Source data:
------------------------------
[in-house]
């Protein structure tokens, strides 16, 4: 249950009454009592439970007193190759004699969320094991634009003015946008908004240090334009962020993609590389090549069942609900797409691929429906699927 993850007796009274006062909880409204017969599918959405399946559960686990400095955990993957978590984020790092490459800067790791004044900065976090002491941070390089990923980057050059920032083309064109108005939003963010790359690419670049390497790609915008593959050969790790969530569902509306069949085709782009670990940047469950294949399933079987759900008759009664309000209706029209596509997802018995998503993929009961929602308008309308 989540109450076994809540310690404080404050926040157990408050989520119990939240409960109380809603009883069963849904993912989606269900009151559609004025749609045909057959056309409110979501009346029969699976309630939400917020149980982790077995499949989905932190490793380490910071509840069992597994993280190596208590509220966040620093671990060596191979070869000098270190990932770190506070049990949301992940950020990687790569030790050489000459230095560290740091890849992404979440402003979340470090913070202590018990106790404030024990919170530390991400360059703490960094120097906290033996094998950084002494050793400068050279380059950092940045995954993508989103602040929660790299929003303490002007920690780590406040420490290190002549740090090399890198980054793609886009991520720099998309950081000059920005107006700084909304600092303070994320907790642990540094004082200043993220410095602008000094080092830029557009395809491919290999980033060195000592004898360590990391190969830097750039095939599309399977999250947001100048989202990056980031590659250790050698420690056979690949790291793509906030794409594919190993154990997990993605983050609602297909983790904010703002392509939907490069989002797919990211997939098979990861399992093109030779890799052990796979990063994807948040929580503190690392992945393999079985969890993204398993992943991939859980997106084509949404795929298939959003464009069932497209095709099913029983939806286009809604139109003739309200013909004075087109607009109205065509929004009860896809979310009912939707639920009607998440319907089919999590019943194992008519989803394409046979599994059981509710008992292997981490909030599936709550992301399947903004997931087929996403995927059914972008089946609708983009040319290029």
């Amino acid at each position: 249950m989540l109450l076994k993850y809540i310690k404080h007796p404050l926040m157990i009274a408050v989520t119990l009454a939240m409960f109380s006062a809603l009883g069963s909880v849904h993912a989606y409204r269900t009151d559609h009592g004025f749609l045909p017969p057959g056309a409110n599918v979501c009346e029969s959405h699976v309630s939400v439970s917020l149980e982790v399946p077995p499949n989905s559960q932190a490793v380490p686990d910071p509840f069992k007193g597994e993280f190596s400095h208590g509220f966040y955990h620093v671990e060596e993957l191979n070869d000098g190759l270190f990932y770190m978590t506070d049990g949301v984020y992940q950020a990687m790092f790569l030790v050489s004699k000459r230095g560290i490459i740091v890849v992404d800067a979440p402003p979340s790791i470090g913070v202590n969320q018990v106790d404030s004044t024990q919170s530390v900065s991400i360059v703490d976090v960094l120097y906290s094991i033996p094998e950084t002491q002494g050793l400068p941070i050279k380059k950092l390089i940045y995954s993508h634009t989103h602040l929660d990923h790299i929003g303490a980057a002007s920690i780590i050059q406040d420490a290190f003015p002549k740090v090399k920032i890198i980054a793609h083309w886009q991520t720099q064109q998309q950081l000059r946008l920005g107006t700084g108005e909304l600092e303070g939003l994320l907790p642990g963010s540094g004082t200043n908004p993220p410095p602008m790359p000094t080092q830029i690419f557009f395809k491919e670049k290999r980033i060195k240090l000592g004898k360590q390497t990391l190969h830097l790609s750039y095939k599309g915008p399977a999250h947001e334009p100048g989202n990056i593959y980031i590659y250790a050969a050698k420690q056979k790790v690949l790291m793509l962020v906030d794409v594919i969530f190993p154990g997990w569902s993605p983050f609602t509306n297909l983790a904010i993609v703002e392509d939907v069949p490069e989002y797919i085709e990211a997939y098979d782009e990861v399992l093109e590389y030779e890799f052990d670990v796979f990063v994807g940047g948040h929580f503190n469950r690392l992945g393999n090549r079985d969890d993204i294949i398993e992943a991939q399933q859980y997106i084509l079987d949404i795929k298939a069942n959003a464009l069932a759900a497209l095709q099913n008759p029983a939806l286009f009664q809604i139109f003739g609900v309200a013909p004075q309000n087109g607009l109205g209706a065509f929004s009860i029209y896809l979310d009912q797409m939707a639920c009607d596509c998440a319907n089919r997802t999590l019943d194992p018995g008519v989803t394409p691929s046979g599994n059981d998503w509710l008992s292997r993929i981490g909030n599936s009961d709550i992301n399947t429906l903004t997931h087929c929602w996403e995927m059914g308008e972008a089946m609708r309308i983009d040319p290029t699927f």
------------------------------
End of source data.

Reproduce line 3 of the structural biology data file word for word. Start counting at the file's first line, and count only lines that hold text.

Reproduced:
């Amino acid at each position: 249950m989540l109450l076994k993850y809540i310690k404080h007796p404050l926040m157990i009274a408050v989520t119990l009454a939240m409960f109380s006062a809603l009883g069963s909880v849904h993912a989606y409204r269900t009151d559609h009592g004025f749609l045909p017969p057959g056309a409110n599918v979501c009346e029969s959405h699976v309630s939400v439970s917020l149980e982790v399946p077995p499949n989905s559960q932190a490793v380490p686990d910071p509840f069992k007193g597994e993280f190596s400095h208590g509220f966040y955990h620093v671990e060596e993957l191979n070869d000098g190759l270190f990932y770190m978590t506070d049990g949301v984020y992940q950020a990687m790092f790569l030790v050489s004699k000459r230095g560290i490459i740091v890849v992404d800067a979440p402003p979340s790791i470090g913070v202590n969320q018990v106790d404030s004044t024990q919170s530390v900065s991400i360059v703490d976090v960094l120097y906290s094991i033996p094998e950084t002491q002494g050793l400068p941070i050279k380059k950092l390089i940045y995954s993508h634009t989103h602040l929660d990923h790299i929003g303490a980057a002007s920690i780590i050059q406040d420490a290190f003015p002549k740090v090399k920032i890198i980054a793609h083309w886009q991520t720099q064109q998309q950081l000059r946008l920005g107006t700084g108005e909304l600092e303070g939003l994320l907790p642990g963010s540094g004082t200043n908004p993220p410095p602008m790359p000094t080092q830029i690419f557009f395809k491919e670049k290999r980033i060195k240090l000592g004898k360590q390497t990391l190969h830097l790609s750039y095939k599309g915008p399977a999250h947001e334009p100048g989202n990056i593959y980031i590659y250790a050969a050698k420690q056979k790790v690949l790291m793509l962020v906030d794409v594919i969530f190993p154990g997990w569902s993605p983050f609602t509306n297909l983790a904010i993609v703002e392509d939907v069949p490069e989002y797919i085709e990211a997939y098979d782009e990861v399992l093109e590389y030779e890799f052990d670990v796979f990063v994807g940047g948040h929580f503190n469950r690392l992945g393999n090549r079985d969890d993204i294949i398993e992943a991939q399933q859980y997106i084509l079987d949404i795929k298939a069942n959003a464009l069932a759900a497209l095709q099913n008759p029983a939806l286009f009664q809604i139109f003739g609900v309200a013909p004075q309000n087109g607009l109205g209706a065509f929004s009860i029209y896809l979310d009912q797409m939707a639920c009607d596509c998440a319907n089919r997802t999590l019943d194992p018995g008519v989803t394409p691929s046979g599994n059981d998503w509710l008992s292997r993929i981490g909030n599936s009961d709550i992301n399947t429906l903004t997931h087929c929602w996403e995927m059914g308008e972008a089946m609708r309308i983009d040319p290029t699927f």